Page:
The man known as the "blind sheikh," who was convicted of plotting the 1993 World Trade Center bombing and other terrorist attacks in New York City, died Saturday in a North Carolina jail, CBS News reports. According to the AP, Omar Abdel-Rahman, born in Egypt, had been blind since he was an infant due to childhood diabetes. He became a leader of the militant group Gamaa Islamiya and, Reuters reports, was the "face of radical Islam" during the 80s and 90s. Despite being on a State Department list of people with terror connections, Rahman arrived in the US on a tourist visa in 1990 then received a Green Card and permanent resident status. The CIA may have pulled some strings for him.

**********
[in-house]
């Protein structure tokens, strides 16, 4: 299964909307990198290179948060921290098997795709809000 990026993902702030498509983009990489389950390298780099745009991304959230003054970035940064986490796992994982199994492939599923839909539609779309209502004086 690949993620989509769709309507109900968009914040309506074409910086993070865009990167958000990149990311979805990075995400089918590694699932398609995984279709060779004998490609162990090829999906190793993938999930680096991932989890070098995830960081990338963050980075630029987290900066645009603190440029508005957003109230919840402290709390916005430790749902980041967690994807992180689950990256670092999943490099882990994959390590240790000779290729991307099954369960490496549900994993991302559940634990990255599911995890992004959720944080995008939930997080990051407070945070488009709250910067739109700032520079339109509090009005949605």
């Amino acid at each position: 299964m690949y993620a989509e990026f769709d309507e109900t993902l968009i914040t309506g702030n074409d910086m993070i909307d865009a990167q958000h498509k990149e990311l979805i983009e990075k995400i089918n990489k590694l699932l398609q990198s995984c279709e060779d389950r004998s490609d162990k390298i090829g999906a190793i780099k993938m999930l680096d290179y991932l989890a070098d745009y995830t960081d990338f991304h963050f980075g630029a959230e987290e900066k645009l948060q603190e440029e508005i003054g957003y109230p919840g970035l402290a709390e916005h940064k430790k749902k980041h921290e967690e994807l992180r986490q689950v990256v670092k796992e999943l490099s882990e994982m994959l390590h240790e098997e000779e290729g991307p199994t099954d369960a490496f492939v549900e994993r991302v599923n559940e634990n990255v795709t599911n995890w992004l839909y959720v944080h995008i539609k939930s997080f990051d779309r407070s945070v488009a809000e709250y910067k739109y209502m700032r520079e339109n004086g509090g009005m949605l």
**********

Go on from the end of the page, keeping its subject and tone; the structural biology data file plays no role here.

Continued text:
In 1993, a truck bomb exploded under the World Trade Center, killing six people and injuring a thousand more. Rahman was sentenced to life in prison in 1995 for planning that attack and an expanded "war of urban terrorism" that would include the bombings of New York City bridges and the UN. Rahman sought to end the US' support of Israel and Egypt. He continued as a leader for radical Muslims while in prison. Osama bin Laden had even vowed to free him at one point. Officials say Rahman died of natural causes following a history of coronary artery disease and diabetes. He was 78.